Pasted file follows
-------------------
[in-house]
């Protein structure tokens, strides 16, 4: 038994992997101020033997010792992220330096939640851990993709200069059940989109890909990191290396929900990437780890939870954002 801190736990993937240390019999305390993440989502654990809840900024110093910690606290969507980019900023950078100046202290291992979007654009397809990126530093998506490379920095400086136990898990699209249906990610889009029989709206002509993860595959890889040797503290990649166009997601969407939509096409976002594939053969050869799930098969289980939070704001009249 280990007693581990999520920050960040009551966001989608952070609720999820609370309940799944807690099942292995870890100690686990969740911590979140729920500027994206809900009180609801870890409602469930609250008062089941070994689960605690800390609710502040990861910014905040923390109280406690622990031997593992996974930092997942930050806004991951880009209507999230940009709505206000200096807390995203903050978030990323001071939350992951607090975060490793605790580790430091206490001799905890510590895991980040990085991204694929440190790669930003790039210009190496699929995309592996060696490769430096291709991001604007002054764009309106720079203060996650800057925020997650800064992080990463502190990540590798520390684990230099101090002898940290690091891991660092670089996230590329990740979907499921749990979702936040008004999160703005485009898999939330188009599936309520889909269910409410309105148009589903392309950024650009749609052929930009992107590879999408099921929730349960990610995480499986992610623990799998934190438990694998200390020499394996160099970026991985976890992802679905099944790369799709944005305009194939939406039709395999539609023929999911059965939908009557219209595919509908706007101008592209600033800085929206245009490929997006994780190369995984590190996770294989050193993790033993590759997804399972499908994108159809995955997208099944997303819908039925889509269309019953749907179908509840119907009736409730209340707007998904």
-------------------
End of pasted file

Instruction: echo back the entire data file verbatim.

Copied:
[in-house]
């Protein structure tokens, strides 16, 4: 038994992997101020033997010792992220330096939640851990993709200069059940989109890909990191290396929900990437780890939870954002 801190736990993937240390019999305390993440989502654990809840900024110093910690606290969507980019900023950078100046202290291992979007654009397809990126530093998506490379920095400086136990898990699209249906990610889009029989709206002509993860595959890889040797503290990649166009997601969407939509096409976002594939053969050869799930098969289980939070704001009249 280990007693581990999520920050960040009551966001989608952070609720999820609370309940799944807690099942292995870890100690686990969740911590979140729920500027994206809900009180609801870890409602469930609250008062089941070994689960605690800390609710502040990861910014905040923390109280406690622990031997593992996974930092997942930050806004991951880009209507999230940009709505206000200096807390995203903050978030990323001071939350992951607090975060490793605790580790430091206490001799905890510590895991980040990085991204694929440190790669930003790039210009190496699929995309592996060696490769430096291709991001604007002054764009309106720079203060996650800057925020997650800064992080990463502190990540590798520390684990230099101090002898940290690091891991660092670089996230590329990740979907499921749990979702936040008004999160703005485009898999939330188009599936309520889909269910409410309105148009589903392309950024650009749609052929930009992107590879999408099921929730349960990610995480499986992610623990799998934190438990694998200390020499394996160099970026991985976890992802679905099944790369799709944005305009194939939406039709395999539609023929999911059965939908009557219209595919509908706007101008592209600033800085929206245009490929997006994780190369995984590190996770294989050193993790033993590759997804399972499908994108159809995955997208099944997303819908039925889509269309019953749907179908509840119907009736409730209340707007998904």